A "total attitude change" is needed to ensure the nation's countryside, coastal areas and mountains are accessible to the entire population without pushback from landowners and farmers, the Keep Ireland Open (KIO) group has said.
Legislation is urgently needed to “copper-fasten the common law right of ordinary citizens to walk around their countryside”, said Michael Murphy, secretary of the western branch of KIO, who spoke via Zoom to attendees at the group’s annual general meeting in Dublin on Saturday.
"We're in dire need of legislation that parallels the law that has done so much to benefit in England, Wales and Scotland, " Mr Murphy later told the Irish Times by phone. "The model is already there for us, we just have to look at the Countryside & Rights of Way Act (2003). They have a lovely network of old pathways all over Britain that go back in some cases to the Middle Ages. It's done wonders for their local economy and there's no reason why we can't run that model here.
"The attitude about land access is totally different in Britain where it's non-confrontational, unlike here where landowners defend everything and have an attitude of conceding nothing. We need to stop thinking of farmers and landowners as the elite; there's other people who live in this country and should be able to enjoy their countryside. We're stuck in these attitudes that are rooted in the old days of the land war and land ownership while the rest of Europe has moved on."
Mr Murphy noted that individuals and small community groups are “worn out” battling landowners who close off beauty spots and pathways to the general public. However, he underlined that the proposed legislation would pose “no threat” to people’s ownership of land.
“Nobody wants to take anybody’s land away, this access will just enhance the economic wellbeing of the regions. There’s gain in this for everybody. We’re just looking for co-operation and to move forward together.”
Matthew Hooper, also a member of KIO, has spent the past 14 years objecting fencing that was erected on Fenit Island in Co Kerry in the early 2000s which prevented members of the public from accessing the island's coastal pathway. In January 2022, after years of campaigning and legal proceedings, a circuit court judge in Tralee ordered that the "unauthorised fencing" be entirely removed within nine months and also ordered the defendants to pay a substantial proportion of Kerry County Council's legal costs.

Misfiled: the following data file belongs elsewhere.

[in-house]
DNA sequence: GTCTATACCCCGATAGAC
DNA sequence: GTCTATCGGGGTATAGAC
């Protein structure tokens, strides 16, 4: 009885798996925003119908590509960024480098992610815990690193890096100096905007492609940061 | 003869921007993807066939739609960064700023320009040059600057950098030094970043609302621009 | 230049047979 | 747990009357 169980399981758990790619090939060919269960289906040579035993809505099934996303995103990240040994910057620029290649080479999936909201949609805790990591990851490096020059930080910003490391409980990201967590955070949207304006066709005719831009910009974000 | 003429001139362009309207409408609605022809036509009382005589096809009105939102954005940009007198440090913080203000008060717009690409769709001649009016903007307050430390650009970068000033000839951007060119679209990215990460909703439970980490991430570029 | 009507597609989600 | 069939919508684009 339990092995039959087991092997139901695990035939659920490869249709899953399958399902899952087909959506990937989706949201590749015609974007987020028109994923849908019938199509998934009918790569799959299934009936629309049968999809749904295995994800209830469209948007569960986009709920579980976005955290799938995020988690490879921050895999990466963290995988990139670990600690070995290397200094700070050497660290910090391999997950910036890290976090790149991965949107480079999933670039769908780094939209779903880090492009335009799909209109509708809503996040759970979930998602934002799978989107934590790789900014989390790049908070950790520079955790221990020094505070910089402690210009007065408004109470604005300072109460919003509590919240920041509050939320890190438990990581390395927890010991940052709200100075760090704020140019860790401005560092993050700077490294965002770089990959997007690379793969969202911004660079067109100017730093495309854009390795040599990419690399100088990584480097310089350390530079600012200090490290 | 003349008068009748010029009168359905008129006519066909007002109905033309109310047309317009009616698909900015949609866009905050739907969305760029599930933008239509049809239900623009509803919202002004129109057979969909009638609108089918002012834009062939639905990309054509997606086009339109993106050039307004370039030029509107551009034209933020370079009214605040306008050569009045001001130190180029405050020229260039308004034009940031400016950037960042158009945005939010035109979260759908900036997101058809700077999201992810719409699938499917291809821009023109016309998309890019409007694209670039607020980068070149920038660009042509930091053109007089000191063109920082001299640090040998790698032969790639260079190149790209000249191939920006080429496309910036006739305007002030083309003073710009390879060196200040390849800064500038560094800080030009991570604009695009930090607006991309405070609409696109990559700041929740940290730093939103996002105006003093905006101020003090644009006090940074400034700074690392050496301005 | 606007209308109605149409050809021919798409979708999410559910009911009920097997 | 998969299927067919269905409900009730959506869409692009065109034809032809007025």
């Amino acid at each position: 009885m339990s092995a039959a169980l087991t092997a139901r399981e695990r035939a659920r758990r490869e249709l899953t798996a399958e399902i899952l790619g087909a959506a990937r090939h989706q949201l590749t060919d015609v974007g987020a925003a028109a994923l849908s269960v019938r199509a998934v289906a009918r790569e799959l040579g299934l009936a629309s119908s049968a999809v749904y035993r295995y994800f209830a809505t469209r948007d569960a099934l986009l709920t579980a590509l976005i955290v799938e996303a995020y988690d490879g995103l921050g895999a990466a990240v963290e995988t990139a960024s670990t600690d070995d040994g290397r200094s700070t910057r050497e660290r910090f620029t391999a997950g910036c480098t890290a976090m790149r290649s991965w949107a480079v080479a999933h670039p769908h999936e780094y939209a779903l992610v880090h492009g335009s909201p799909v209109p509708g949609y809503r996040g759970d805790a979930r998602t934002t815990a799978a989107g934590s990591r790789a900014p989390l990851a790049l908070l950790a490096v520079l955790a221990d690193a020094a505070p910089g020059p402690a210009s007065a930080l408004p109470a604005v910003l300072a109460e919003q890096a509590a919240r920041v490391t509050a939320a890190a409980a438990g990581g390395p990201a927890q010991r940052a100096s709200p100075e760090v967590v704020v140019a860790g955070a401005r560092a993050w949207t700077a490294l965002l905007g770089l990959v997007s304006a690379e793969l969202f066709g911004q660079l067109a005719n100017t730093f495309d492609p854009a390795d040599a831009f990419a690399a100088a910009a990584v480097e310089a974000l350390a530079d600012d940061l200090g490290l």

Mr Hooper said the Fenit community members who had spent years campaigning for this fencing to be removed from the island in Tralee Bay felt “completely vindicated” by the court’s decision.
“The public had enjoyed access to the island for generations and the erection of unauthorised industrial scale fencing to prevent that access was just wrong and had to be challenged.”
He noted that a 14-year campaign to remove fencing was “not sustainable” and warned that while the Fenit Island coastal pathway “remains defined as a pathway which has had habitual public use, it is still not a public right of way”. Ireland is in “urgent need of change” around access pathways and it cannot be left to individuals and small community groups to take on landowners and planners, said Mr Hopper.
“England and Wales have 140,000 miles of public right of way and the economic and health benefits of encouraging the public to walk is now fully accepted by politicians,” he said. He added that research carried out by the University of Exeter had found the health and wellbeing benefits of walking along England’s south west coastal pathways could be valued at more than £75 million (€88 million) per year in savings to the health service.